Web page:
The buzz around the Cancun climate talks is that progress is possible on a range of issues, including things like technology centers, support for avoided deforestation, and a financial mechanism for helping developing countries. What these all have in common is that they involve developed countries doing things for developing countries. The one thing that developed countries could get in return is progress on transparency – but that file is in worse shape.
There are decent odds that the United States will be presented with a final package that takes action on all sorts of things that developing countries want but doesn’t have any clear wins for Washington. But I wouldn’t be surprised to see the U.S. reject such an outcome, even if it means walking away with nothing and being attacked for that. Rule #1 for U.S. climate negotiators has always been to make sure that what happens in the UN talks doesn’t hurt prospects for domestic action. Headlines that say “U.S. gives money, technology to developing world; gets nothing in return” won’t exactly fit that bill.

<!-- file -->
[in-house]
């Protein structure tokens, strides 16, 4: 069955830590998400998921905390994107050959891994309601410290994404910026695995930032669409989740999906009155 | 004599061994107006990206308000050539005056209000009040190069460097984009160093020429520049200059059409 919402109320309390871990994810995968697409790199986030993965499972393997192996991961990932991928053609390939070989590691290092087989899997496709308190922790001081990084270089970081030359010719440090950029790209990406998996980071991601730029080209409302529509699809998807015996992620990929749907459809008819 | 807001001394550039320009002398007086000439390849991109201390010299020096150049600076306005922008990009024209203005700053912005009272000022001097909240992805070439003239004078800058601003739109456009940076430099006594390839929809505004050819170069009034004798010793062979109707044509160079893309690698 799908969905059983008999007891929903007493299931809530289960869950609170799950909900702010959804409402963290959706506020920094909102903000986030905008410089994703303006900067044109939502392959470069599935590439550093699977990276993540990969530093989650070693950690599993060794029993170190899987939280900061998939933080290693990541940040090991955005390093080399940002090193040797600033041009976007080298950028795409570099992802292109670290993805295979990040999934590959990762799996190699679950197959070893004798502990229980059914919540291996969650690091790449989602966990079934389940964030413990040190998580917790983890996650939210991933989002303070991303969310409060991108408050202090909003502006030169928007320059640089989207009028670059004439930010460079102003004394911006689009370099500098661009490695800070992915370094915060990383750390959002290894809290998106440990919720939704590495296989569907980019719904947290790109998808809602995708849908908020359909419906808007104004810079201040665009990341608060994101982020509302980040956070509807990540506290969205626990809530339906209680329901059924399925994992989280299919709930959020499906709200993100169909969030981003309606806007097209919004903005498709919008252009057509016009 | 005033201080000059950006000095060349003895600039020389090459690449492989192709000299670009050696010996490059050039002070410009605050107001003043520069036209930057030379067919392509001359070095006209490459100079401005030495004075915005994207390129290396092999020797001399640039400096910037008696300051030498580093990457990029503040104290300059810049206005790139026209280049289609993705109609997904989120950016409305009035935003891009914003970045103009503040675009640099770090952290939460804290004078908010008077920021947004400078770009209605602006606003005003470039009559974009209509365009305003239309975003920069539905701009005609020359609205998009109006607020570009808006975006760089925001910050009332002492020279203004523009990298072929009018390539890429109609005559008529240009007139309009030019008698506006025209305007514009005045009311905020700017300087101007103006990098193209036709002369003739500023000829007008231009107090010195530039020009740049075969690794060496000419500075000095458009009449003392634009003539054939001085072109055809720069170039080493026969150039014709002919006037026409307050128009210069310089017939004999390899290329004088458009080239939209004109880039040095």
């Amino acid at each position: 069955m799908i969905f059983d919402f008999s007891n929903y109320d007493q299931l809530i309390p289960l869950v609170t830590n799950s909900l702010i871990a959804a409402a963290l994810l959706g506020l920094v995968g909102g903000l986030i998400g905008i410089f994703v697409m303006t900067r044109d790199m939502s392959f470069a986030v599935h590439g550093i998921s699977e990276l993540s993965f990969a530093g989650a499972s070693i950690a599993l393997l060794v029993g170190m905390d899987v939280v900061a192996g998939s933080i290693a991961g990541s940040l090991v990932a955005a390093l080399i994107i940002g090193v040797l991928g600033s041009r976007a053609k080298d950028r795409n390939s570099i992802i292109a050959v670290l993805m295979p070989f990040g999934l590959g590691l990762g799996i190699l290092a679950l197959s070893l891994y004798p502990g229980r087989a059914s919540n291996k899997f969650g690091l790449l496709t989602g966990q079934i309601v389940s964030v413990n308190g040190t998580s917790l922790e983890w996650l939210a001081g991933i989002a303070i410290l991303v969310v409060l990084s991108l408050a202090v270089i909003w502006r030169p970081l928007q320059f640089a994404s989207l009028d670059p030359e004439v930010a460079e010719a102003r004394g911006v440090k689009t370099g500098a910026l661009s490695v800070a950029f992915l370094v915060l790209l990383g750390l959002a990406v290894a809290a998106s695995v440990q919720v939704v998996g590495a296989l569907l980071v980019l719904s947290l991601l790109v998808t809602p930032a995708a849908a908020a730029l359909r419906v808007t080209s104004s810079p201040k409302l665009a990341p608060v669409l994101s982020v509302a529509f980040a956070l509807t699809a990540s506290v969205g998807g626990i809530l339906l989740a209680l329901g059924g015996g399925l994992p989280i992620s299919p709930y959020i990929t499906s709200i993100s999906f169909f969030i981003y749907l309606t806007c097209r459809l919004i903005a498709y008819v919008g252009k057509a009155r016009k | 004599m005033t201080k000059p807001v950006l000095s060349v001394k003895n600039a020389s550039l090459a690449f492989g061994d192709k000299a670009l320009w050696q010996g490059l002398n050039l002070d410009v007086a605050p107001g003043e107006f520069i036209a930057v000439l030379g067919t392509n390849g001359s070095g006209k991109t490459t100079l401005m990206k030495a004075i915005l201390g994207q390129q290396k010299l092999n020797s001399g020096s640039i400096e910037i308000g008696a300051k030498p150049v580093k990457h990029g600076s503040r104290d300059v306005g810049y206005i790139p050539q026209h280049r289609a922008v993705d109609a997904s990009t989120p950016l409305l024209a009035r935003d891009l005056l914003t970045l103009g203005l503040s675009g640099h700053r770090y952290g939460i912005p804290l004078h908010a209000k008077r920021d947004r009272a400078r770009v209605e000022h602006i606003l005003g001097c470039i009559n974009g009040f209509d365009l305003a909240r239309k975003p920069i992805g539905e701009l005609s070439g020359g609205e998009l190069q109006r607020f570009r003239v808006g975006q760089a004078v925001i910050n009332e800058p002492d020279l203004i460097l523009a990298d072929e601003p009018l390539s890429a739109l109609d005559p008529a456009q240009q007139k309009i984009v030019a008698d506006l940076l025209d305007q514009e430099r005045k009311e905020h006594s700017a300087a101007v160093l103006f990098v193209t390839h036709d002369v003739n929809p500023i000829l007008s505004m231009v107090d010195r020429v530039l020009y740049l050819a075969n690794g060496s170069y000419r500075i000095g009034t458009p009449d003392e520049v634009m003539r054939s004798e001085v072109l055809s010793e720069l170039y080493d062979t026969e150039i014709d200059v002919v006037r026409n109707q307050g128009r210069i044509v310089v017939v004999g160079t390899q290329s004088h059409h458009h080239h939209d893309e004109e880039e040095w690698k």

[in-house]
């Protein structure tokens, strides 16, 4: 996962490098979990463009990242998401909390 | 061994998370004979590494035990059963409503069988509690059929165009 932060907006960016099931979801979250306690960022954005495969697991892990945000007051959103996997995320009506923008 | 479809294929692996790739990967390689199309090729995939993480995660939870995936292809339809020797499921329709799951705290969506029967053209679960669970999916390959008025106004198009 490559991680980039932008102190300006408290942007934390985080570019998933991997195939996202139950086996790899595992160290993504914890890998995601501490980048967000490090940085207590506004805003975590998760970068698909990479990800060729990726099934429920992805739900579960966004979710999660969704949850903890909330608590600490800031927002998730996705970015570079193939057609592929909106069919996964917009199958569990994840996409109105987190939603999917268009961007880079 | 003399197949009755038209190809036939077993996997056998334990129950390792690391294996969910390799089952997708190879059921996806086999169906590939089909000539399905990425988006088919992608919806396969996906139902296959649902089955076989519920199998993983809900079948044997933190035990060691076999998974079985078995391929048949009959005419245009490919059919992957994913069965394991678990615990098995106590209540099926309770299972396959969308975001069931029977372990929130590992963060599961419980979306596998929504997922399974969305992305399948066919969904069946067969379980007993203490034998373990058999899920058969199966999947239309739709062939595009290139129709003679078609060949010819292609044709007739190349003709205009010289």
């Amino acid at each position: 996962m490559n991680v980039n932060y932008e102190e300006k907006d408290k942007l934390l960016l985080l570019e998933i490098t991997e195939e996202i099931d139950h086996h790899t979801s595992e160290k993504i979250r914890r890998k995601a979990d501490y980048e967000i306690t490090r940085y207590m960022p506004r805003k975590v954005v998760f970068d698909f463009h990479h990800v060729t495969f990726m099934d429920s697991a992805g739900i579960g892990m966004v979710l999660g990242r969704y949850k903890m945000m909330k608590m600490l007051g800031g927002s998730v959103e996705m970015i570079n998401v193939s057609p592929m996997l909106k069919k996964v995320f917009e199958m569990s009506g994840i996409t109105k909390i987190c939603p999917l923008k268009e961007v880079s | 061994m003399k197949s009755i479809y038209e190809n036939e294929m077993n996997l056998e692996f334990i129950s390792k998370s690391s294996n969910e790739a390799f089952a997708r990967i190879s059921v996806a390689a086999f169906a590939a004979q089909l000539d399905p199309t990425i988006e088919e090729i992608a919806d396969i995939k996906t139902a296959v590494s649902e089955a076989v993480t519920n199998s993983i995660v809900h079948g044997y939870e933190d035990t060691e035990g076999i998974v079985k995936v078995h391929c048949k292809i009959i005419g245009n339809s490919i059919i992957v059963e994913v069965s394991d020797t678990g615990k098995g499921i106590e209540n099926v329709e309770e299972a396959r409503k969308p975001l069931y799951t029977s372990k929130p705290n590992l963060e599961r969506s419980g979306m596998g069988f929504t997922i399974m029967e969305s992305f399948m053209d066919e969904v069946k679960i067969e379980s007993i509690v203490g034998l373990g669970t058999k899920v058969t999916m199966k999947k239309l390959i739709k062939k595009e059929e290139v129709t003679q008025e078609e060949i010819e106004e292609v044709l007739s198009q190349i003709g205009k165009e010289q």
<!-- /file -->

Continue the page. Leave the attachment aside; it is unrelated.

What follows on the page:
The potential problem is made worse by the fact that many European leaders and UN officials not only seem ok with an unbalanced outcome – they seem to believe that the U.S. would cave in the end. I’m constantly struck by speeches I hear about the Copenhagen accord that focus almost entirely on what it did for poorer countries, and ignore the transparency deal that was critical to it.
The United States knows its bottom lines, and will focus substantial attention on the transparency file. But it may not be particularly effective if it doesn’t have others pushing alongside it, particularly given the sorry state of its domestic policy. And if European leaders think that the U.S. will go along with whatever’s presented to them in the end, they won’t put in too much effort to help the U.S. out.
All of which is a recipe for a potentially ugly ending.
P.S. I’ll be in Cancun for the second week of the talks, but I’ll have plenty to say here starting much sooner.